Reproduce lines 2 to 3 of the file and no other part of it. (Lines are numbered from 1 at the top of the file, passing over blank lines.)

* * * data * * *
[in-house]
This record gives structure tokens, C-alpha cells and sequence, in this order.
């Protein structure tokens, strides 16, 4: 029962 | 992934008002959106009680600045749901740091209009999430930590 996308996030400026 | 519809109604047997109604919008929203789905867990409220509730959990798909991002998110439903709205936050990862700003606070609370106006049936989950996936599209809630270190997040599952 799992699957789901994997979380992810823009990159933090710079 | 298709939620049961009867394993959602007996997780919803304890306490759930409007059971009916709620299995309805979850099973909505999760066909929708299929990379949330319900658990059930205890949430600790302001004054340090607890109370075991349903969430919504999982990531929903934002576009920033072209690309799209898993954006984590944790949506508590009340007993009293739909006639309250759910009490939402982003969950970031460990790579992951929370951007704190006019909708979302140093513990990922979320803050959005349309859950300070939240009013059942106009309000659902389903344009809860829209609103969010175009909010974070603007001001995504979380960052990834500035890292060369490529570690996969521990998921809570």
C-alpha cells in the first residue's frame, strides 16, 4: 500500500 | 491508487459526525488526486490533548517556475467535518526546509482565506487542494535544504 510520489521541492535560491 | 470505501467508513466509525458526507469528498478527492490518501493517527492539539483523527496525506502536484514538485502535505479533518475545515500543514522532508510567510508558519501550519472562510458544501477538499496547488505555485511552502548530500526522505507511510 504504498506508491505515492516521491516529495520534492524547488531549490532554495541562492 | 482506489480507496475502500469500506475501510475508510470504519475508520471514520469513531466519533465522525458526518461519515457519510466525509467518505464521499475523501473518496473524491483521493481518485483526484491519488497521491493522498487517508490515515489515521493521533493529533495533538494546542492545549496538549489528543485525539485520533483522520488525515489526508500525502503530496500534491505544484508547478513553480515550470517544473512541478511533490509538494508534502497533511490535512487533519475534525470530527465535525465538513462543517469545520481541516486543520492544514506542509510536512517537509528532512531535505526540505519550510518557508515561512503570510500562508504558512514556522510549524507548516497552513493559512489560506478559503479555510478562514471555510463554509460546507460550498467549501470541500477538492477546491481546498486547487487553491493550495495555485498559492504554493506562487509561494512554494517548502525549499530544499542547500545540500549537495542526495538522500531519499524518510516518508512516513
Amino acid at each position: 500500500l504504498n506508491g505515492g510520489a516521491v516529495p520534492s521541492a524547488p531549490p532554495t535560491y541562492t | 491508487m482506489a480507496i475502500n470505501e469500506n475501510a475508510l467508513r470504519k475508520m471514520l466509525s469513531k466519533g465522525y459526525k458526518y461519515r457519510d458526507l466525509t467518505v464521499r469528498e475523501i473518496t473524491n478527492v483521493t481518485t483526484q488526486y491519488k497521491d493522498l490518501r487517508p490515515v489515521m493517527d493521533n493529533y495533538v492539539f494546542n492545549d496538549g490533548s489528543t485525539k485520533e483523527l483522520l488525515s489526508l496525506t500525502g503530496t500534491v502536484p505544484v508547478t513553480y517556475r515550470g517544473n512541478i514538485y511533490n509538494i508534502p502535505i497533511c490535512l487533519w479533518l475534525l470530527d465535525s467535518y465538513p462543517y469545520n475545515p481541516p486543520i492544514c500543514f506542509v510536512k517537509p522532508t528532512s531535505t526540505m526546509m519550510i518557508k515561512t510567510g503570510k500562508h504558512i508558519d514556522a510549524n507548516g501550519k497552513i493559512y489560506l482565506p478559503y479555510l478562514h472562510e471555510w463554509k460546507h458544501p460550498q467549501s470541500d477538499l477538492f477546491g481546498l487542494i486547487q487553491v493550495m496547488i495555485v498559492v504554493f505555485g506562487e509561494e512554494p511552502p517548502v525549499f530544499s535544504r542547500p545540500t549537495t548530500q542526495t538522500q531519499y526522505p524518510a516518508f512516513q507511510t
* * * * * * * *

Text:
This record gives structure tokens, C-alpha cells and sequence, in this order.
């Protein structure tokens, strides 16, 4: 029962 | 992934008002959106009680600045749901740091209009999430930590 996308996030400026 | 519809109604047997109604919008929203789905867990409220509730959990798909991002998110439903709205936050990862700003606070609370106006049936989950996936599209809630270190997040599952 799992699957789901994997979380992810823009990159933090710079 | 298709939620049961009867394993959602007996997780919803304890306490759930409007059971009916709620299995309805979850099973909505999760066909929708299929990379949330319900658990059930205890949430600790302001004054340090607890109370075991349903969430919504999982990531929903934002576009920033072209690309799209898993954006984590944790949506508590009340007993009293739909006639309250759910009490939402982003969950970031460990790579992951929370951007704190006019909708979302140093513990990922979320803050959005349309859950300070939240009013059942106009309000659902389903344009809860829209609103969010175009909010974070603007001001995504979380960052990834500035890292060369490529570690996969521990998921809570």